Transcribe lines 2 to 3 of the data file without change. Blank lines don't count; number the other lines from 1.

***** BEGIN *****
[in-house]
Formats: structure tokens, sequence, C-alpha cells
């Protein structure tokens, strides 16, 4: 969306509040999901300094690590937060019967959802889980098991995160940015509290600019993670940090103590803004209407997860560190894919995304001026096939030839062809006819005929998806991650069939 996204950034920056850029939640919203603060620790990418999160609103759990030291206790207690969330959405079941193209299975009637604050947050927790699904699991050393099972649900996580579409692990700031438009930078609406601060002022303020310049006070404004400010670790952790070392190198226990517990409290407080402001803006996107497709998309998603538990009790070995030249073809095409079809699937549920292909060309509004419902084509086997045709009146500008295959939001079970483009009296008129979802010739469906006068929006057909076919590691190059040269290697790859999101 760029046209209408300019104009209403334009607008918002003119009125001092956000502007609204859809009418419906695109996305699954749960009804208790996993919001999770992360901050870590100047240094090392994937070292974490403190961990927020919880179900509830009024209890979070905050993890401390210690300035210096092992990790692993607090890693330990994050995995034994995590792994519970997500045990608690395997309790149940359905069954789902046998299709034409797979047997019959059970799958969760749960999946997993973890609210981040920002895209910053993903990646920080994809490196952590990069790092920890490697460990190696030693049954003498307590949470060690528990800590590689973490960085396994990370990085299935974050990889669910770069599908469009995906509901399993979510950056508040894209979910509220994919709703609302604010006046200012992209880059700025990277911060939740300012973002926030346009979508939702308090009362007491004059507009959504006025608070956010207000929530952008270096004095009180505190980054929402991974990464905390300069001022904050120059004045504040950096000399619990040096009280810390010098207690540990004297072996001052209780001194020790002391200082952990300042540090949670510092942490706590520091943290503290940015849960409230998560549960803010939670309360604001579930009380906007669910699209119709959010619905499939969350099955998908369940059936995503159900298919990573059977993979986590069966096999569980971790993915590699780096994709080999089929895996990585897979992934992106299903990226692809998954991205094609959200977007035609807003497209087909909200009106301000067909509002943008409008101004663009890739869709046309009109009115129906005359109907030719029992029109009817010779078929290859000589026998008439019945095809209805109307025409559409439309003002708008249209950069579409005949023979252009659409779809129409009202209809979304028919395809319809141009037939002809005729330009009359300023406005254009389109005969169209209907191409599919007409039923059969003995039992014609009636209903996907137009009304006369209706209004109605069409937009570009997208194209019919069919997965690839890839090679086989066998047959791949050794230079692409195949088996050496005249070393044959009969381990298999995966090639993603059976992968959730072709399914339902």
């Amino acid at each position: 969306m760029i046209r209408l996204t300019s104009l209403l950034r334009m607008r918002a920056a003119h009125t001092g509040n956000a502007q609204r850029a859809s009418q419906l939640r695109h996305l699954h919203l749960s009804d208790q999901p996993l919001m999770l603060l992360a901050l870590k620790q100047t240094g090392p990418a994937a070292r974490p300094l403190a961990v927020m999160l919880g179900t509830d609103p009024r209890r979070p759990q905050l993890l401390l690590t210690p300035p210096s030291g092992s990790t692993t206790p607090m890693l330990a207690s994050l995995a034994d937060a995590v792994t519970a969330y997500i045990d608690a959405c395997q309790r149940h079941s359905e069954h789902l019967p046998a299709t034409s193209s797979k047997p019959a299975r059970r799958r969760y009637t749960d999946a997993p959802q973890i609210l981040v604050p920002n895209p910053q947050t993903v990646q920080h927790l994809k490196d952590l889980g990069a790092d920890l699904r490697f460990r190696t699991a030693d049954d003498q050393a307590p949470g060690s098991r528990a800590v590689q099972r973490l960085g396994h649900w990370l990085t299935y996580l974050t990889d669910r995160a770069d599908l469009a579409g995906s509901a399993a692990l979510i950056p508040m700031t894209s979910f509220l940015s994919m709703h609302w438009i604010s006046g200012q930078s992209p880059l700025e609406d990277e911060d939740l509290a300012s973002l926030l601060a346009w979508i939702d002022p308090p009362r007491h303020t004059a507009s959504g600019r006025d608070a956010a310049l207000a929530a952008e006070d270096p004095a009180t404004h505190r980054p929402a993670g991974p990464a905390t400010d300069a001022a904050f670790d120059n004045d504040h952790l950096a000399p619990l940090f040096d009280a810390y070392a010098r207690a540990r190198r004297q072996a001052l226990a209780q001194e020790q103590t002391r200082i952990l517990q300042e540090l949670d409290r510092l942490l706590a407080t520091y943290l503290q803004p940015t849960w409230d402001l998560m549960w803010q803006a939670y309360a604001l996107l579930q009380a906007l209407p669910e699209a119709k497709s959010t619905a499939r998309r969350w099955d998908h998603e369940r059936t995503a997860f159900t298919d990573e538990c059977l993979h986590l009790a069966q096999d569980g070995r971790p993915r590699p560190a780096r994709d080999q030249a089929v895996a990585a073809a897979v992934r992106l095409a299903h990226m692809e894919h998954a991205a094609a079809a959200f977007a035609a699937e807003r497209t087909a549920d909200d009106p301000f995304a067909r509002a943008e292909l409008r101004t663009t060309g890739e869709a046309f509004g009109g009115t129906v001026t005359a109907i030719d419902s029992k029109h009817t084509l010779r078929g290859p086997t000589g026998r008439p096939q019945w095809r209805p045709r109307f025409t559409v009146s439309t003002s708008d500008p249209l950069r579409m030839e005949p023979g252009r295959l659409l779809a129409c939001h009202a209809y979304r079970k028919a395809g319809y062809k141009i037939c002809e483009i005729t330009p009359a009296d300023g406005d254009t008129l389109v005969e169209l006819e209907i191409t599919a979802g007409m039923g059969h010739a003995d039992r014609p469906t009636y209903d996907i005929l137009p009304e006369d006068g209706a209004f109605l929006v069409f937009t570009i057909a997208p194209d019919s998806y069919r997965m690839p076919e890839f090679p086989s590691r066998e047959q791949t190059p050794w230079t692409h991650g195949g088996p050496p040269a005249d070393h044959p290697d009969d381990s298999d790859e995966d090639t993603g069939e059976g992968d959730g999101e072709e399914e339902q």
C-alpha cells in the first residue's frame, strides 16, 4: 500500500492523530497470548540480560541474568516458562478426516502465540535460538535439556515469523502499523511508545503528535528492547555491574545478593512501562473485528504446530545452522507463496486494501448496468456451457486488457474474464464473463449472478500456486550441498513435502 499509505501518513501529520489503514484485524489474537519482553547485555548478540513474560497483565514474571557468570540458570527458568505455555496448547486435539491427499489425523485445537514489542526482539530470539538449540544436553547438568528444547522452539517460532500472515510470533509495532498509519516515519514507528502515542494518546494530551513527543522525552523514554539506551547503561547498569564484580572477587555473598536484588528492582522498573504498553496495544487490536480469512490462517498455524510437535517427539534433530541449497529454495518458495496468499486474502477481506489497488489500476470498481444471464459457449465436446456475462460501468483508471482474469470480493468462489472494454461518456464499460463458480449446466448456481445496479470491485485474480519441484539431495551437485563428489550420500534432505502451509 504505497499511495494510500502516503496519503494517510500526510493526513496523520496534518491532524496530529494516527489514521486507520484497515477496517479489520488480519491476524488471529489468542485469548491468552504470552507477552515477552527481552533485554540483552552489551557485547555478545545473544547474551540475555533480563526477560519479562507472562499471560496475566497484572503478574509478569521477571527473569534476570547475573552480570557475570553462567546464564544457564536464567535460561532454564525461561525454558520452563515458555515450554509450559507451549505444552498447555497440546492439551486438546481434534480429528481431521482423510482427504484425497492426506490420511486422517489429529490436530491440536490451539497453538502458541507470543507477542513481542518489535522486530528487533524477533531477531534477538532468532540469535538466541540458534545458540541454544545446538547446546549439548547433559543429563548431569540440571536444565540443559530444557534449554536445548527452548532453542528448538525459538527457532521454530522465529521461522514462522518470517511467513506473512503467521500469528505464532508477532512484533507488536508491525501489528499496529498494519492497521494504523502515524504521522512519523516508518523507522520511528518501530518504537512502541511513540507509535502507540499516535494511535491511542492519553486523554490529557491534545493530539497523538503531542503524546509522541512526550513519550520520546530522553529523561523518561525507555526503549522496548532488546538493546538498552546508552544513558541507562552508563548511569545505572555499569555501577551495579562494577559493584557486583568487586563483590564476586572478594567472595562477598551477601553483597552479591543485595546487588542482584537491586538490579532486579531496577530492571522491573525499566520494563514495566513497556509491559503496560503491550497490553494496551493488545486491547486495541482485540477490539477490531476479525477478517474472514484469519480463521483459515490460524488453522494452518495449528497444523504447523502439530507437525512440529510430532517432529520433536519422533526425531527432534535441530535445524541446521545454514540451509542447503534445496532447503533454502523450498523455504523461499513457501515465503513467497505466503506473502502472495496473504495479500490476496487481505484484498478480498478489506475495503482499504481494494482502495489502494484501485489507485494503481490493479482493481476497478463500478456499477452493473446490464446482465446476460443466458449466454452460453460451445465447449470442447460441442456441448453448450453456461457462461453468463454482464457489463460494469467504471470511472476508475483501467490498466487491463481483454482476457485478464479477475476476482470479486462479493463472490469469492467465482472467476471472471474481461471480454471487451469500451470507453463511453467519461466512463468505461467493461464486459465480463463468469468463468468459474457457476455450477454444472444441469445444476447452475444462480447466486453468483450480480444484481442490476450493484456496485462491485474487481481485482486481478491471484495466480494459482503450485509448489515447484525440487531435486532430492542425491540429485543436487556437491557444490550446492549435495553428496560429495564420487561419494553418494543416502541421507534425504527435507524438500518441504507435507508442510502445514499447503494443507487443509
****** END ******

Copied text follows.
Formats: structure tokens, sequence, C-alpha cells
């Protein structure tokens, strides 16, 4: 969306509040999901300094690590937060019967959802889980098991995160940015509290600019993670940090103590803004209407997860560190894919995304001026096939030839062809006819005929998806991650069939 996204950034920056850029939640919203603060620790990418999160609103759990030291206790207690969330959405079941193209299975009637604050947050927790699904699991050393099972649900996580579409692990700031438009930078609406601060002022303020310049006070404004400010670790952790070392190198226990517990409290407080402001803006996107497709998309998603538990009790070995030249073809095409079809699937549920292909060309509004419902084509086997045709009146500008295959939001079970483009009296008129979802010739469906006068929006057909076919590691190059040269290697790859999101 760029046209209408300019104009209403334009607008918002003119009125001092956000502007609204859809009418419906695109996305699954749960009804208790996993919001999770992360901050870590100047240094090392994937070292974490403190961990927020919880179900509830009024209890979070905050993890401390210690300035210096092992990790692993607090890693330990994050995995034994995590792994519970997500045990608690395997309790149940359905069954789902046998299709034409797979047997019959059970799958969760749960999946997993973890609210981040920002895209910053993903990646920080994809490196952590990069790092920890490697460990190696030693049954003498307590949470060690528990800590590689973490960085396994990370990085299935974050990889669910770069599908469009995906509901399993979510950056508040894209979910509220994919709703609302604010006046200012992209880059700025990277911060939740300012973002926030346009979508939702308090009362007491004059507009959504006025608070956010207000929530952008270096004095009180505190980054929402991974990464905390300069001022904050120059004045504040950096000399619990040096009280810390010098207690540990004297072996001052209780001194020790002391200082952990300042540090949670510092942490706590520091943290503290940015849960409230998560549960803010939670309360604001579930009380906007669910699209119709959010619905499939969350099955998908369940059936995503159900298919990573059977993979986590069966096999569980971790993915590699780096994709080999089929895996990585897979992934992106299903990226692809998954991205094609959200977007035609807003497209087909909200009106301000067909509002943008409008101004663009890739869709046309009109009115129906005359109907030719029992029109009817010779078929290859000589026998008439019945095809209805109307025409559409439309003002708008249209950069579409005949023979252009659409779809129409009202209809979304028919395809319809141009037939002809005729330009009359300023406005254009389109005969169209209907191409599919007409039923059969003995039992014609009636209903996907137009009304006369209706209004109605069409937009570009997208194209019919069919997965690839890839090679086989066998047959791949050794230079692409195949088996050496005249070393044959009969381990298999995966090639993603059976992968959730072709399914339902």